Gizmodo’s Developers Cubed series offers a behind the scenes look into Australia’s up and coming dev scene. This week: We talk to Alisatir Doulin of Bane Games about how he develops for multiple platforms on a budget, and discuss which handsets he is looking forward to in the next 12 months.
Who are you and where do you work?
Hi, I’m Alistair Doulin and I run Bane Games. We’re a small indie game developer based in Brisbane with five members working out of our homes.
Why do we know you? What have you created?
We’ve released three games over the past two years. Our latest game, Battle Group came out last year on four platforms simultaneously. Before that we created Scoop Groups for Baskin Robbins in Australia and Flick Buddies was our debut title.
Before working at Bane Games I worked for Auran on the Battlestar Galactica game for XBLA and a 3D home building program.
What platforms do you develop for?
We develop for iOS, Android, PC and Mac. We use Unity as our game engine which lets us target multiple platforms rapidly and for a reasonable price. We are excited about developing for the Microsoft Surface in the future.
What are you working on right now?
Right now we’re working on updates for Battle Group and prototyping new game ideas. We like to continually come up with new ideas for any of our target platforms to see what’s fun and experiment with different controls.
What do you think about the rise and rise of App Stores? How has it influenced your titles?
One of the main reasons we left mainstream game development to work on independent titles was due to the rise of the various App Stores. We feel this is an awesome time to be an independent developer with the opportunity to reach a global market. With the rise of crowdfunding sites like Kickstarter we are also excited to see more games being made that publishers have previously turned their back on.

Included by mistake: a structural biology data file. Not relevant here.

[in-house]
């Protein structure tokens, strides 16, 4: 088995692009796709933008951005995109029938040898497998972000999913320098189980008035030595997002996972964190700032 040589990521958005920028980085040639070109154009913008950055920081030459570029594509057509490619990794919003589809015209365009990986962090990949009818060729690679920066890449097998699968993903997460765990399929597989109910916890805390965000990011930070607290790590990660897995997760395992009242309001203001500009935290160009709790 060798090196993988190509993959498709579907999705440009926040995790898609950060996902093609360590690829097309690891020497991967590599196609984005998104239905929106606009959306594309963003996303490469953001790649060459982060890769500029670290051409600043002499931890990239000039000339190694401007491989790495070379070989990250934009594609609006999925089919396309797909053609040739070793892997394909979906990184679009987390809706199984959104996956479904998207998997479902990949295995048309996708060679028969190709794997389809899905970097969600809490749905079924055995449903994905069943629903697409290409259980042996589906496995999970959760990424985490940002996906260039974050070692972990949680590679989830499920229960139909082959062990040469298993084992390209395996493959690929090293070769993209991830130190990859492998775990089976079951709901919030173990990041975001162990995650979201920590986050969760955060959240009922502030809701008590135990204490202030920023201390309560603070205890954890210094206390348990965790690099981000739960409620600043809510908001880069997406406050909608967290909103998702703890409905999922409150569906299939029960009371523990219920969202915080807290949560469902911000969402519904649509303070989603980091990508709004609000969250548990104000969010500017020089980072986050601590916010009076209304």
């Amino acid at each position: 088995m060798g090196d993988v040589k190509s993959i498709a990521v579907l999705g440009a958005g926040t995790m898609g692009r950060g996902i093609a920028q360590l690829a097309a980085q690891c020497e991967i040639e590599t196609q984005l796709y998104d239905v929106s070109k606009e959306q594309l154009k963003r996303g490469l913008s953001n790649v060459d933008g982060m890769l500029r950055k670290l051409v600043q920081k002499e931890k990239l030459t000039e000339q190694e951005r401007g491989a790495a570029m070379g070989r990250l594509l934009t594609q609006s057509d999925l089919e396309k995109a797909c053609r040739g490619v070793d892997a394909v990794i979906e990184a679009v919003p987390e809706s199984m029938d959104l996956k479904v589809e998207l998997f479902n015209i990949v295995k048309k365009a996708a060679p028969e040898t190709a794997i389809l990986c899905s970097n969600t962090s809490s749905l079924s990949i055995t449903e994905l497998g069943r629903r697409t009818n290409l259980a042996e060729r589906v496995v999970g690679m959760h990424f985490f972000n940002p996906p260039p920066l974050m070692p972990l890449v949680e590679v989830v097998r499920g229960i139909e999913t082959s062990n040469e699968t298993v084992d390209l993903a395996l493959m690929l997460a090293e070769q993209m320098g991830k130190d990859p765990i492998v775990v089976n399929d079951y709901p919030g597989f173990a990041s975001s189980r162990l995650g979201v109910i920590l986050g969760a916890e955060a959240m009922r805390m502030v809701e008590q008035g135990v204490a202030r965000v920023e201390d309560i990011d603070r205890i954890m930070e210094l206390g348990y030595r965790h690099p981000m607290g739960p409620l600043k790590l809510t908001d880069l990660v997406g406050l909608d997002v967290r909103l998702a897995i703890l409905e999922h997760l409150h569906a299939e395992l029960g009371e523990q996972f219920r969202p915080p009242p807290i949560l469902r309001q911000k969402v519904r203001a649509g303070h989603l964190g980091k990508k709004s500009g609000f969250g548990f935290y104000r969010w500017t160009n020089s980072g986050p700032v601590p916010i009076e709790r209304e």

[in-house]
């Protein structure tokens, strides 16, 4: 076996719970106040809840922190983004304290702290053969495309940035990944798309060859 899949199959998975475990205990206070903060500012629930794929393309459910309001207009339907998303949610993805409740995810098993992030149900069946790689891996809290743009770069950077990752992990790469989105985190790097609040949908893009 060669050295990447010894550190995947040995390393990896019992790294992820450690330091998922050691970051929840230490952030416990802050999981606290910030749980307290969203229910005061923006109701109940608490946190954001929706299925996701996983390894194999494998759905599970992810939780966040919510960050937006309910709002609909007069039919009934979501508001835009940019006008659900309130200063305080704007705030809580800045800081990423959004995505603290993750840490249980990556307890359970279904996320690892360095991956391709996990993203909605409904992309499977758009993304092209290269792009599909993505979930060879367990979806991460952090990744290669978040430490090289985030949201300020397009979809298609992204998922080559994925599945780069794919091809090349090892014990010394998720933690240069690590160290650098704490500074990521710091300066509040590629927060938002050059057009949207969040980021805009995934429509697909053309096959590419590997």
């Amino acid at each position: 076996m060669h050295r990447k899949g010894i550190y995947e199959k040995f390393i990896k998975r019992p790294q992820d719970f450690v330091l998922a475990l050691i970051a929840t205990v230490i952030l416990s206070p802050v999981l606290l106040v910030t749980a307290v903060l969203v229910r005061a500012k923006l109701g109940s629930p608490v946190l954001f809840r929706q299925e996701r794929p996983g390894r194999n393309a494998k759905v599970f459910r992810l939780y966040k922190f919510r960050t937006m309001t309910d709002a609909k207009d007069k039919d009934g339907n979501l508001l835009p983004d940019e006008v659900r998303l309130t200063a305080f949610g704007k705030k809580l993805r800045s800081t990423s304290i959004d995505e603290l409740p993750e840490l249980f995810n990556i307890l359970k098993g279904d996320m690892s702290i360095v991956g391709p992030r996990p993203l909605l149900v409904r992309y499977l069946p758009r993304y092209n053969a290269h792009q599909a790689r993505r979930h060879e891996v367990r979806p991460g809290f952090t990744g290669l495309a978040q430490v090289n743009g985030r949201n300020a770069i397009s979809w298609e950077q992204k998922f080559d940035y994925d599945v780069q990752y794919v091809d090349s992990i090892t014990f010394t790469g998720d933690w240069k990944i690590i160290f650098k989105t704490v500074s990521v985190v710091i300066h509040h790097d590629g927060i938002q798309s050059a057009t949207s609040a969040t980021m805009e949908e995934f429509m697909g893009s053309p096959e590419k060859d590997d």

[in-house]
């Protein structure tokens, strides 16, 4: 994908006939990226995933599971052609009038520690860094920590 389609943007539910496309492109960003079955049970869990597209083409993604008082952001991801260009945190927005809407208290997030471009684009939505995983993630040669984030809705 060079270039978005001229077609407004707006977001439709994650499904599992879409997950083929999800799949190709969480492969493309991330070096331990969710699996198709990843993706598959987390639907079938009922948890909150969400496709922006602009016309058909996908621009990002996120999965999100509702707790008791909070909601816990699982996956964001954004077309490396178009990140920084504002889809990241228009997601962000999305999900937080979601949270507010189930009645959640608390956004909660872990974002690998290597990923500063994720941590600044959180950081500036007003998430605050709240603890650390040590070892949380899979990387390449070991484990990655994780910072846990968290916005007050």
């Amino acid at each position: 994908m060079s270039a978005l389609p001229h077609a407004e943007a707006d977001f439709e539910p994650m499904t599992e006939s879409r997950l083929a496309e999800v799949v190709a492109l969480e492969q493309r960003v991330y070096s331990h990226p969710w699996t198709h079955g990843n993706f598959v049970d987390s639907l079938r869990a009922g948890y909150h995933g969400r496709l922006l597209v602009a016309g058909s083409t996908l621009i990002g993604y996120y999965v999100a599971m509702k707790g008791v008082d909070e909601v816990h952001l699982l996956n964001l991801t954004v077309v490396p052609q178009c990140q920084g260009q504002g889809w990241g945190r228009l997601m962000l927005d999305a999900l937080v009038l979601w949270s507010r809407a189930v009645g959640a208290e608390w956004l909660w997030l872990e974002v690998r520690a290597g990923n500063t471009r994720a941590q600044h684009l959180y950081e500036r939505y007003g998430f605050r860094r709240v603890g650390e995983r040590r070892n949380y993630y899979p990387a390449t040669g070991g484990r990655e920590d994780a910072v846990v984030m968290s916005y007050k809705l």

What’s your favourite app that you didn’t create?
I keep coming back to Ski Safari at the moment. It was made by a couple of friends and its super addictive. It goes to show that single button games are often the best and most successful on mobile.
What phone do you use? Why?
I’m currently using an iPhone 4 as it’s the best phone on the market for email, gaming and usability.
I’m really excited about the new Windows Phone 8 and I think I’ll be switching over once they are released. I haven’t found an Android I’m completely happy with yet but I’m hopeful they will continue to get better as time goes on.
What advice do you have for budding Aussie developers out there?
My best piece of advice is to find something you love and build it. Even small games take months to create and especially if you’re building something in your spare time, it’s important that you love what you are building to keep motivated. Everyone has an idea for a great app or game for their mobile device and its definitely worth building if you think you’ll use it. Chances are there are a lot of other people out there that think the same way and you can even make some money if they like it enough.